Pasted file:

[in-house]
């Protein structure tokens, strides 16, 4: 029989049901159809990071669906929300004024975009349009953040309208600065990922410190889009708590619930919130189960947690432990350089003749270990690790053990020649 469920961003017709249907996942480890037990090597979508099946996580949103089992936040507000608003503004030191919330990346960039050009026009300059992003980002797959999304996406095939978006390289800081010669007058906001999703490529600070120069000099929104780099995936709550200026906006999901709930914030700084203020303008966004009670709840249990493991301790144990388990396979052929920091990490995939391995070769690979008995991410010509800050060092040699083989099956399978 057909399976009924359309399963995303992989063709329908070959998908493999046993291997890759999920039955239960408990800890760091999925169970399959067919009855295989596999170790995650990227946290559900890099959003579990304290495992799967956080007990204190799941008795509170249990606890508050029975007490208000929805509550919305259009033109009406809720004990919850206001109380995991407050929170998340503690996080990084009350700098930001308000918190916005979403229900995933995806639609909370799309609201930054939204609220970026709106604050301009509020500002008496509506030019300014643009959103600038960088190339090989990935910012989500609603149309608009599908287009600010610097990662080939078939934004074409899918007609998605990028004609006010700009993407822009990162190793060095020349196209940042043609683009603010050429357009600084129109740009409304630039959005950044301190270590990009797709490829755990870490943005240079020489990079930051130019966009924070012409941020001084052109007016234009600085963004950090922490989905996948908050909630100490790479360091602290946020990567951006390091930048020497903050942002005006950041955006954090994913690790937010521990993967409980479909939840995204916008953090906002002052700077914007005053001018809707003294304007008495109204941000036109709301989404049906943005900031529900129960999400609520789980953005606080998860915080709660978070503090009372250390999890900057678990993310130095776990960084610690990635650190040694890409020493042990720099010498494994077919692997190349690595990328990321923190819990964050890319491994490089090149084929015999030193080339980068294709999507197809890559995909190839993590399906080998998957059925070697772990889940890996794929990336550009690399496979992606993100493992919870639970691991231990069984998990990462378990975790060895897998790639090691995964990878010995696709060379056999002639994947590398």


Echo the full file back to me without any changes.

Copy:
[in-house]
């Protein structure tokens, strides 16, 4: 029989049901159809990071669906929300004024975009349009953040309208600065990922410190889009708590619930919130189960947690432990350089003749270990690790053990020649 469920961003017709249907996942480890037990090597979508099946996580949103089992936040507000608003503004030191919330990346960039050009026009300059992003980002797959999304996406095939978006390289800081010669007058906001999703490529600070120069000099929104780099995936709550200026906006999901709930914030700084203020303008966004009670709840249990493991301790144990388990396979052929920091990490995939391995070769690979008995991410010509800050060092040699083989099956399978 057909399976009924359309399963995303992989063709329908070959998908493999046993291997890759999920039955239960408990800890760091999925169970399959067919009855295989596999170790995650990227946290559900890099959003579990304290495992799967956080007990204190799941008795509170249990606890508050029975007490208000929805509550919305259009033109009406809720004990919850206001109380995991407050929170998340503690996080990084009350700098930001308000918190916005979403229900995933995806639609909370799309609201930054939204609220970026709106604050301009509020500002008496509506030019300014643009959103600038960088190339090989990935910012989500609603149309608009599908287009600010610097990662080939078939934004074409899918007609998605990028004609006010700009993407822009990162190793060095020349196209940042043609683009603010050429357009600084129109740009409304630039959005950044301190270590990009797709490829755990870490943005240079020489990079930051130019966009924070012409941020001084052109007016234009600085963004950090922490989905996948908050909630100490790479360091602290946020990567951006390091930048020497903050942002005006950041955006954090994913690790937010521990993967409980479909939840995204916008953090906002002052700077914007005053001018809707003294304007008495109204941000036109709301989404049906943005900031529900129960999400609520789980953005606080998860915080709660978070503090009372250390999890900057678990993310130095776990960084610690990635650190040694890409020493042990720099010498494994077919692997190349690595990328990321923190819990964050890319491994490089090149084929015999030193080339980068294709999507197809890559995909190839993590399906080998998957059925070697772990889940890996794929990336550009690399496979992606993100493992919870639970691991231990069984998990990462378990975790060895897998790639090691995964990878010995696709060379056999002639994947590398």